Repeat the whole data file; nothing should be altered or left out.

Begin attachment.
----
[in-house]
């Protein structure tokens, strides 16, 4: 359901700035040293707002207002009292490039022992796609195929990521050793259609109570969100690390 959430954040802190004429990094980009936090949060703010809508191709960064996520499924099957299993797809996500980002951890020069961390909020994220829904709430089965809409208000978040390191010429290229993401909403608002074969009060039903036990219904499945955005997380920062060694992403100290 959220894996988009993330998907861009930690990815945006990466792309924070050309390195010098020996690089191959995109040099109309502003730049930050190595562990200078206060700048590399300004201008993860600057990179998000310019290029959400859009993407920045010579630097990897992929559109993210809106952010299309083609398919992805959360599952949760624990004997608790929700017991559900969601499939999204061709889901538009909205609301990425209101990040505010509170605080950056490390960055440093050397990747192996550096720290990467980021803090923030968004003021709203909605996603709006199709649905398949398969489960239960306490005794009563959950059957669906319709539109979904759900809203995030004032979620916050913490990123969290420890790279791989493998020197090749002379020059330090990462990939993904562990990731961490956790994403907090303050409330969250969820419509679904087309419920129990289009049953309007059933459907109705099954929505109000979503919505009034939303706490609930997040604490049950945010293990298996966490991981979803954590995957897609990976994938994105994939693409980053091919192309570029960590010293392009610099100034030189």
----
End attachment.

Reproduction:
[in-house]
């Protein structure tokens, strides 16, 4: 359901700035040293707002207002009292490039022992796609195929990521050793259609109570969100690390 959430954040802190004429990094980009936090949060703010809508191709960064996520499924099957299993797809996500980002951890020069961390909020994220829904709430089965809409208000978040390191010429290229993401909403608002074969009060039903036990219904499945955005997380920062060694992403100290 959220894996988009993330998907861009930690990815945006990466792309924070050309390195010098020996690089191959995109040099109309502003730049930050190595562990200078206060700048590399300004201008993860600057990179998000310019290029959400859009993407920045010579630097990897992929559109993210809106952010299309083609398919992805959360599952949760624990004997608790929700017991559900969601499939999204061709889901538009909205609301990425209101990040505010509170605080950056490390960055440093050397990747192996550096720290990467980021803090923030968004003021709203909605996603709006199709649905398949398969489960239960306490005794009563959950059957669906319709539109979904759900809203995030004032979620916050913490990123969290420890790279791989493998020197090749002379020059330090990462990939993904562990990731961490956790994403907090303050409330969250969820419509679904087309419920129990289009049953309007059933459907109705099954929505109000979503919505009034939303706490609930997040604490049950945010293990298996966490991981979803954590995957897609990976994938994105994939693409980053091919192309570029960590010293392009610099100034030189």